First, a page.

She was gone from the Y for health reasons only once in recent years, for several weeks last spring when her oral medication stopped working. She had difficulty breathing. Her physician put her on a new drug, which has been very effective.
“I feel very fortunate that I’m doing so well,” she says. “I’m not doing as much as I used to – because of the cancer, I don’t have as much energy as before – but I have more energy than my kids.”
One of her two daughters confirms this. “She’s fitter than I am,” says Abby Donnelly, 61, a retired Wayne State University police officer who lives in a Detroit suburb. “She’s the Energiser Bunny.”
Apparently, she’s always been that way. “When I would come home from school, it wasn’t ‘sit down and do your homework.’ Instead, she’d say, ‘Let’s go swimming,’ ” Donnelly says. “When we went shopping at Montgomery Mall, she’d hear some music over the loudspeaker that she liked, and she would say, ‘Oh, that would be so good for my class.’ And then she would start leaping. There we were, in the mall with our leaping mother, who’s shouting: ‘Leap with me, leap with me!'”
Jane Albert was born Oct. 11, 1926, and grew up in New Jersey. During her high school years, she played soccer, basketball, baseball, golf, tennis and field hockey. But swimming was always her passion. “She swam all through college, and swam pretty much up until the week before I was born,” Donnelly says. She laughs. “I’m not sure they even allowed pregnant women in bathing suits back then,” she says.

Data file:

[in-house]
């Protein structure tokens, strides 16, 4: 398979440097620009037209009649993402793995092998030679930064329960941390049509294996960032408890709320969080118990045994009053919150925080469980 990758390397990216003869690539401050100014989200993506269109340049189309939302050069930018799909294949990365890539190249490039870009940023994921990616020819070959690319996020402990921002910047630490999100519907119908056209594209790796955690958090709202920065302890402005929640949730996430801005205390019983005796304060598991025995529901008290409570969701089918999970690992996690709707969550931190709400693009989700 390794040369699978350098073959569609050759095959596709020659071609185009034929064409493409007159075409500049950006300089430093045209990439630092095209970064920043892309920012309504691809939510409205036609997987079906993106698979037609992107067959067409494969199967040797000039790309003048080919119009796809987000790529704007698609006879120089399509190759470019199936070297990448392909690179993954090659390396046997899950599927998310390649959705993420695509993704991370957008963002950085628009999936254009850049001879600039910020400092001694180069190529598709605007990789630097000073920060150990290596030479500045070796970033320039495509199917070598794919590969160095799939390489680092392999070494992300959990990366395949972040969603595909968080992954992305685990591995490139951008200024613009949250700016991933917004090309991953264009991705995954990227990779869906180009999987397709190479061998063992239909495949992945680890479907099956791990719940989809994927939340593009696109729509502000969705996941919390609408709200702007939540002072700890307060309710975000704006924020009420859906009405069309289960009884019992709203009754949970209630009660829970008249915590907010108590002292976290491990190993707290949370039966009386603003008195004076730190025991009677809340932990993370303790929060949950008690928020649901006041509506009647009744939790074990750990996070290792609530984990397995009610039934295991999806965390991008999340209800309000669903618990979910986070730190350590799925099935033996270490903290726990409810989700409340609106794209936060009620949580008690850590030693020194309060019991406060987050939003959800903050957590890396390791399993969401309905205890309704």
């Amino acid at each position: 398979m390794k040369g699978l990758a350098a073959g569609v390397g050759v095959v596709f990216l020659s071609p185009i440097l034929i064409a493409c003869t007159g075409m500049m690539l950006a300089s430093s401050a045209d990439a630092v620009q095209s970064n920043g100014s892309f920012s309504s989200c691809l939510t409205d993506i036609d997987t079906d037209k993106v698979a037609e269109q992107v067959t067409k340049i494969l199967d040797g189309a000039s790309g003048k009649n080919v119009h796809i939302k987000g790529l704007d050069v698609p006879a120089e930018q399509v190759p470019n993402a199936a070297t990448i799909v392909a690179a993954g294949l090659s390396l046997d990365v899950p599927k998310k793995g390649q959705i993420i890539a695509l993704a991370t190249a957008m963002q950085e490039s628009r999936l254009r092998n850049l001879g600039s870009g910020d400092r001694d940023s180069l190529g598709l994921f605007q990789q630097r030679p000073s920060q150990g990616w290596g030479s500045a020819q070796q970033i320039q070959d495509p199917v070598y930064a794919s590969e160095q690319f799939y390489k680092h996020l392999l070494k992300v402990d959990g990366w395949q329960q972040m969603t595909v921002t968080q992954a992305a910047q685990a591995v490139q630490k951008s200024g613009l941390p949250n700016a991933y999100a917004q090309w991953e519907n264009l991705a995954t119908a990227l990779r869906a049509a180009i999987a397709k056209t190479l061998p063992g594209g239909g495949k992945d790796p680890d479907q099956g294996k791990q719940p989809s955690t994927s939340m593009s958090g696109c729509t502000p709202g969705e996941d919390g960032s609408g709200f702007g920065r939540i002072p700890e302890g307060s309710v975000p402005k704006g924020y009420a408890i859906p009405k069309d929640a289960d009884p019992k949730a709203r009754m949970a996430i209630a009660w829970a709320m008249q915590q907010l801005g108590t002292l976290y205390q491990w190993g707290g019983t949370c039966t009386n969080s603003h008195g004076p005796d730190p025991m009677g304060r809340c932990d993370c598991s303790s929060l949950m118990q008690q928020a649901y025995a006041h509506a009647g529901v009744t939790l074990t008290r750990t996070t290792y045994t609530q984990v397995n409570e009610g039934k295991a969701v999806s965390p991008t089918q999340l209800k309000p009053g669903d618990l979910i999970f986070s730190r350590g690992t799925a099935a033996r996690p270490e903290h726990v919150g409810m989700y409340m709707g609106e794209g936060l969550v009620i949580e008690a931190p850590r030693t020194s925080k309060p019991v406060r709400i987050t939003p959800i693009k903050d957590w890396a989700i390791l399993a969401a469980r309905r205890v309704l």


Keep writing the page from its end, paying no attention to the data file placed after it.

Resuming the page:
Josephs graduated from Cedar Crest College in Allentown, Pennsylvania, a women’s school, where she studied biology and chemistry and where a friend introduced her to Melvin Josephs. “We met over an ice cream soda one afternoon,” she recalls. “Then we had a real date in the evening.”
They married in 1948. He was a plant physiologist who worked for the American Chemical Society. She was a chemist who worked for an antibiotics manufacturer. They were married for 49 years, until he died of pancreatic cancer in 1997.
Over the years, they lived in Philadelphia, Washington, D.C., and Midland, Michigan, before moving permanently back to the Washington area in 1963. “I was looking for a part-time job, and the YMCA was a wonderful part-time job,” she says. She started teaching there in 1966.
Although she retired from the Y in 1992, she still worked as a substitute swim teacher until last May. “She doesn’t look 90. She doesn’t act 90,” Larrick says. “I’m convinced that everything she has done in fitness has brought her to where she is today.”
During the brief time last spring when Josephs was ailing, her daughters insisted she get a handicap tag for her car. Josephs wouldn’t hear of it.
“We had to convince her,” Donnelly says. “We told her to put it in her glove compartment if she wanted to, but we were going to get it for her anyway.”
As they expected, it went straight into the glove compartment. “That’s for people who really need it, and I don’t,” Josephs told her daughters. “I can walk.”
The Washington Post